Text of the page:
And Maxine sees some parallels between the world of sport and the business of acting. “It’s like people say acting’s competitive, but I say the only person I compete against is myself. You know ‘You’ve got to be better next time, that wasn’t very good.’ Because in some respects you can’t compare yourself to anyone else, everyone’s very different. And it’s that fine line, you know you need some element of talent, but the more I look around the business I’m in, it’s about drive and determination.”
So how does she deal with the juxtaposition of acting being seen as an art form but also needing a great amount of determination to get ahead?
“It’s something I find really hard. Sometimes I just want to say ‘Oh please don’t make me go in for another audition.’ I just want to go in and say ‘Can I just read the lines, don’t ask me any questions, I’m not very articulate. I’ll do it, on the day, but please…’ I find that side of it so difficult. I don’t want to push myself, can the work not just do the talking?”
But can we take it from that the writing of the play was a reaction against the ordeal of facing another round of auditions?
“I always said I’d love to write but I’ve never had the confidence. I’ve had loads of other ideas and then this sort of fell [into my lap] and I thought radio. Something about bikes, with the chains, the wheels and the wind rushing through when you’re cycling past, it goes from being something filmic to being something about the audio, the soundscape of it. So what inspired me was the sound of bike.”
But it wasn’t a case of reading the last page of Beryl’s book and then moving straight to a typewriter and knocking off a script. First Maxine approached Justine Potter, who produces Craven, a Radio 4 series Maxine stars in, written by Amelia Bullmore
“I said to her what do you think, and she said ‘Go on then, write it.’ And I went, oh no, is there nobody else could do it and I could just be in it? But [the answer was] no. I thought I’ve got to do it now.”
Having so far been part of collaborative processes as an actress, how did she find the solitary act of sitting down to write a play?
“I loved the writing. It was a bit difficult fitting in between jobs, because I was filming at the time. I’d be writing all hours, up late at night and early in the morning. But it was good, I did really enjoy it. I spent days where I’d say, ‘I’m just going to sit in the front room and do a bit of writing’ – that would be about 9am – then I get dragged out for lunch and go back, then about 10pm I’d get ‘You’ve got to stop now!’.”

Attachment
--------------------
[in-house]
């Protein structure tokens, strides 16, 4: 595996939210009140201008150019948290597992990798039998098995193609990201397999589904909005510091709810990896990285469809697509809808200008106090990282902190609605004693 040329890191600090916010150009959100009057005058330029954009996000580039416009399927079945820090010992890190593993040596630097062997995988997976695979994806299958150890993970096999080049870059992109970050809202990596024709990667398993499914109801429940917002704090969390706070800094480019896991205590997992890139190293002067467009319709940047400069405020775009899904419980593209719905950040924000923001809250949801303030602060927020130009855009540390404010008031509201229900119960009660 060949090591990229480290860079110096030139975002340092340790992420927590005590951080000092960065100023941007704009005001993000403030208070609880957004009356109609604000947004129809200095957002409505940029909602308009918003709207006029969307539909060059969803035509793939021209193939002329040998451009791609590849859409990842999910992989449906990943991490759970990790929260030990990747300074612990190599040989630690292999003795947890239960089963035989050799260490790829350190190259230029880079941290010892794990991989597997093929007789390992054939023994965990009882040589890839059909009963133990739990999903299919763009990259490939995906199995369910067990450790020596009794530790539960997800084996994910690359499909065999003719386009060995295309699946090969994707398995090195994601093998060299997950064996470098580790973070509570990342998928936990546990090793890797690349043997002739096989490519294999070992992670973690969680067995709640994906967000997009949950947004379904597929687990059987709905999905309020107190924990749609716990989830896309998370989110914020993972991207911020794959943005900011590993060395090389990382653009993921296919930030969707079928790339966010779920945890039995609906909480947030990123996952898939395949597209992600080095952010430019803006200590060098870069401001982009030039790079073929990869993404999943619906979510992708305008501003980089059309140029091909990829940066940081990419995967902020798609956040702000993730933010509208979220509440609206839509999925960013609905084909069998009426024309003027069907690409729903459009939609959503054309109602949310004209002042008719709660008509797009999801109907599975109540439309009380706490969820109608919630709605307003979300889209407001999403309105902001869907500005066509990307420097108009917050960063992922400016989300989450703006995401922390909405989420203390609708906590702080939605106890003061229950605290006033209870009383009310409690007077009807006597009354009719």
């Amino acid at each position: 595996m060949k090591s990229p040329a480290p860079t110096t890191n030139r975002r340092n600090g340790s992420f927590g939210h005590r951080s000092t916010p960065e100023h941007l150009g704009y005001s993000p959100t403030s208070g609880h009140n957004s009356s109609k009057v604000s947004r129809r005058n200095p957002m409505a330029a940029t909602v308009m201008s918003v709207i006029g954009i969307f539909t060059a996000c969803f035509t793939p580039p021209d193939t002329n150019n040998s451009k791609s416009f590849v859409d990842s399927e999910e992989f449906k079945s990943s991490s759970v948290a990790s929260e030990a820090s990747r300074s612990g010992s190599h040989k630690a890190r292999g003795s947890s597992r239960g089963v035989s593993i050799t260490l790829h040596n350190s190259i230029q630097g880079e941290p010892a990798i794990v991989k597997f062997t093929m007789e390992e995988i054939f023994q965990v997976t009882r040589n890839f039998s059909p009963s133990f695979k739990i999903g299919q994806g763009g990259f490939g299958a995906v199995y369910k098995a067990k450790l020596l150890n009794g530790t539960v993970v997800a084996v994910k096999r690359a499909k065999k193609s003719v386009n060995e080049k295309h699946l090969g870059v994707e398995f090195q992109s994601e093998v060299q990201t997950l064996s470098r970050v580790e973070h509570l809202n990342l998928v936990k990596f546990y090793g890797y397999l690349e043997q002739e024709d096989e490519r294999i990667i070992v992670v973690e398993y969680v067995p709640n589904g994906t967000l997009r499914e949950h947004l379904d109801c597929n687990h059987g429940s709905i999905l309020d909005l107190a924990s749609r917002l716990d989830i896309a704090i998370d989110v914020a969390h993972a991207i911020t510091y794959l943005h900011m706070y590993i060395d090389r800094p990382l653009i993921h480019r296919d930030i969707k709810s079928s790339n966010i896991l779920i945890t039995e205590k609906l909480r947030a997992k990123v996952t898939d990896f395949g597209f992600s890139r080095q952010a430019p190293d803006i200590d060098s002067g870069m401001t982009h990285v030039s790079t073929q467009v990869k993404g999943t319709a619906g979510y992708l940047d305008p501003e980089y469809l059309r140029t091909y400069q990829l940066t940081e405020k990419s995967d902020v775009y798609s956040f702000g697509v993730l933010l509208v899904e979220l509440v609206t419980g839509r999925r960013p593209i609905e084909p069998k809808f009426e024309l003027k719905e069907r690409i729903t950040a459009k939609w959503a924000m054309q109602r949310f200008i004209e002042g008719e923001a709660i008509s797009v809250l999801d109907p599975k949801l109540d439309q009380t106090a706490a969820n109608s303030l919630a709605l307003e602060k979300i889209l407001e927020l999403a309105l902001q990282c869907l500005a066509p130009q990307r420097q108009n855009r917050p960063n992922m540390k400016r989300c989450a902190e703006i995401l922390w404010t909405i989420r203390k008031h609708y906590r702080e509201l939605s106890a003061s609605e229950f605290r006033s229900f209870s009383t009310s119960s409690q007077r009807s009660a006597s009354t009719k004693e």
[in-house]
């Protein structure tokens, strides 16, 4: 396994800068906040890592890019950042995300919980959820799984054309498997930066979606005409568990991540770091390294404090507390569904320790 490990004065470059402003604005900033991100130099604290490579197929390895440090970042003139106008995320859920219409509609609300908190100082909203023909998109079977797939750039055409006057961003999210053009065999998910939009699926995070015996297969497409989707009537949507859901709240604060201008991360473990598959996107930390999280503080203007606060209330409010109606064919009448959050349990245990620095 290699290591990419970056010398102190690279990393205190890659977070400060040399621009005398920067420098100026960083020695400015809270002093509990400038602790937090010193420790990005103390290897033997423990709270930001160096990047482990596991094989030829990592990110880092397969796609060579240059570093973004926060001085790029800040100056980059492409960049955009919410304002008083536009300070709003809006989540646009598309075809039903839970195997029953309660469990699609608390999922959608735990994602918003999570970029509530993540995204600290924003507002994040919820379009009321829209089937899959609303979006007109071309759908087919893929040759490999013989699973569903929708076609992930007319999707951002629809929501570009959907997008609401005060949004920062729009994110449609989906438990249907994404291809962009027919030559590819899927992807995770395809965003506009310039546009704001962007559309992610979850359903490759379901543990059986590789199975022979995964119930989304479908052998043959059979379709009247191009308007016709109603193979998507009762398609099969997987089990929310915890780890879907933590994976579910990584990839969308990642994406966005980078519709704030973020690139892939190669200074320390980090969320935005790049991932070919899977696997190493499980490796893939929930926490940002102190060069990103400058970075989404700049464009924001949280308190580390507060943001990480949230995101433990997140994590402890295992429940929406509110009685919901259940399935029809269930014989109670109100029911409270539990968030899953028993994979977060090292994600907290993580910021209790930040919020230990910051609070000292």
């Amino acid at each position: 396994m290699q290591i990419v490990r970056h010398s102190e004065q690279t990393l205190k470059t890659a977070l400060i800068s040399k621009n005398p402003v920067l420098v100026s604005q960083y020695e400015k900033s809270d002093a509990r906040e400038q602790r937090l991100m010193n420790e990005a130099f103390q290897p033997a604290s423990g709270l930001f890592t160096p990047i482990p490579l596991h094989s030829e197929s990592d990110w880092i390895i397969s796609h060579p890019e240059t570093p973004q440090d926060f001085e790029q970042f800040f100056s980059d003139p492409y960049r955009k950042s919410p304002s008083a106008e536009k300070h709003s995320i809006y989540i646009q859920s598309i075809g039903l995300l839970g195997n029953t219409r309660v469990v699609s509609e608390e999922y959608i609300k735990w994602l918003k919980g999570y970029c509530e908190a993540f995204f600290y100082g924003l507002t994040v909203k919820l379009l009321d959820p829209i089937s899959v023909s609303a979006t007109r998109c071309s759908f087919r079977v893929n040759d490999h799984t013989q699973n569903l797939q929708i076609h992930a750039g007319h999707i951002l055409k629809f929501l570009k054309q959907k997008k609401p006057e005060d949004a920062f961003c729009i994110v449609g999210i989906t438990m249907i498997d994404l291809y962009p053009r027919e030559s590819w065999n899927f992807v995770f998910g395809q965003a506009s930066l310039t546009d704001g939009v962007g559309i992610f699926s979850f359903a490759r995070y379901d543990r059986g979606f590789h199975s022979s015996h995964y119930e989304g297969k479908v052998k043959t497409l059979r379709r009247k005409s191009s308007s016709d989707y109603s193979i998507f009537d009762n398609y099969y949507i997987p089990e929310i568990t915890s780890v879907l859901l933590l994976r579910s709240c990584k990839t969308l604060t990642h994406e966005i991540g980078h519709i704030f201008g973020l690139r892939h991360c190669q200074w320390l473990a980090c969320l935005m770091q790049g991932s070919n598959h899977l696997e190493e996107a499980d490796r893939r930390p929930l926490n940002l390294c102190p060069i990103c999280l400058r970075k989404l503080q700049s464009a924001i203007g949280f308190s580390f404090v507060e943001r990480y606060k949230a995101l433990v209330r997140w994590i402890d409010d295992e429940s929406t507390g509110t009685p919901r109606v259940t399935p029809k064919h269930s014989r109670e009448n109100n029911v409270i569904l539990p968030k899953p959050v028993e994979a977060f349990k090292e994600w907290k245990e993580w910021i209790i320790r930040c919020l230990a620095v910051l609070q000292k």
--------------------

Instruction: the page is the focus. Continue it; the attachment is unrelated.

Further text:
Obviously she was writing about real people, including Charlie and Denise who are still alive (Beryl died in 1986 aged 59). How did she feel about putting words into people’s mouths?
“I think there’s the danger when you meet people you’re writing about and you sort of fall in love with them, you feel this sort of responsibility. For me it was the joy of people, and I thought they were just extraordinary. Extraordinary and ordinary, which is a beautiful mix.”
Were there absolutely no skeletons in the family’s closet?
“I don’t know whether to be a good writer you’ve got to be a bit tougher, but I just want to tell their story. I don’t want to dish any dirt. I just want people to know about Beryl. It’s different if she’s in the public domain and then you tell, like a lot of these biopics do, the story behind. But I just wanted tell the story of what she achieved and how she did it.”
Beryl may have been the person in the saddle winning the races, but in the play you get a real sense of the camaraderie and support of her and Charlie’s cycling club. However, that’s not something that Maxine has experienced first hand.
“I keep trying to join the local Clarion club, I keep emailing them, and I don’t know if they think I’m taking the mickey or they just don’t want any members, but I’ve not been able to join one. I went to a Clarion celebration in Salford last year, and tried to sign up and my details were taken but I’ve never heard anything from anyone since. They’ve obviously seen me on a bike and thought, that will be a waste of time!”